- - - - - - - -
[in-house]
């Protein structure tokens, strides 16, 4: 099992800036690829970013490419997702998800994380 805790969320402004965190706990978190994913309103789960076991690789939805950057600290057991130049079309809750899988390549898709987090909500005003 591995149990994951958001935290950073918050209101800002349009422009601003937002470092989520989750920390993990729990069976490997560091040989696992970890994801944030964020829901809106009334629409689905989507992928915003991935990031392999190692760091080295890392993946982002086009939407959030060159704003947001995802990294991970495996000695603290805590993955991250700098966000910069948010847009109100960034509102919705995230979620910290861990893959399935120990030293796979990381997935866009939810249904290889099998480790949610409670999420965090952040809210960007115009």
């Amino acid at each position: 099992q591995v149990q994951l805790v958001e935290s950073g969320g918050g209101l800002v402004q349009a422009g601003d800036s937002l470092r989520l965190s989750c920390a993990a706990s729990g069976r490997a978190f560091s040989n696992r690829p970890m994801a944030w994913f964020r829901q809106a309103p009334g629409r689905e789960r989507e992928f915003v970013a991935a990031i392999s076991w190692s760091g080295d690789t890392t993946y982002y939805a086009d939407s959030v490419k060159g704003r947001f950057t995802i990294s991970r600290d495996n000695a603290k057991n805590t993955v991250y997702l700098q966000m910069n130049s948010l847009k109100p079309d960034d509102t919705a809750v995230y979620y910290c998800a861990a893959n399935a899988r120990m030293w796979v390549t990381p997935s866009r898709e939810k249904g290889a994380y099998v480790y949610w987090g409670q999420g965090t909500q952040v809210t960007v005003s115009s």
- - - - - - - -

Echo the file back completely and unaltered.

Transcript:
[in-house]
């Protein structure tokens, strides 16, 4: 099992800036690829970013490419997702998800994380 805790969320402004965190706990978190994913309103789960076991690789939805950057600290057991130049079309809750899988390549898709987090909500005003 591995149990994951958001935290950073918050209101800002349009422009601003937002470092989520989750920390993990729990069976490997560091040989696992970890994801944030964020829901809106009334629409689905989507992928915003991935990031392999190692760091080295890392993946982002086009939407959030060159704003947001995802990294991970495996000695603290805590993955991250700098966000910069948010847009109100960034509102919705995230979620910290861990893959399935120990030293796979990381997935866009939810249904290889099998480790949610409670999420965090952040809210960007115009």
């Amino acid at each position: 099992q591995v149990q994951l805790v958001e935290s950073g969320g918050g209101l800002v402004q349009a422009g601003d800036s937002l470092r989520l965190s989750c920390a993990a706990s729990g069976r490997a978190f560091s040989n696992r690829p970890m994801a944030w994913f964020r829901q809106a309103p009334g629409r689905e789960r989507e992928f915003v970013a991935a990031i392999s076991w190692s760091g080295d690789t890392t993946y982002y939805a086009d939407s959030v490419k060159g704003r947001f950057t995802i990294s991970r600290d495996n000695a603290k057991n805590t993955v991250y997702l700098q966000m910069n130049s948010l847009k109100p079309d960034d509102t919705a809750v995230y979620y910290c998800a861990a893959n399935a899988r120990m030293w796979v390549t990381p997935s866009r898709e939810k249904g290889a994380y099998v480790y949610w987090g409670q999420g965090t909500q952040v809210t960007v005003s115009s």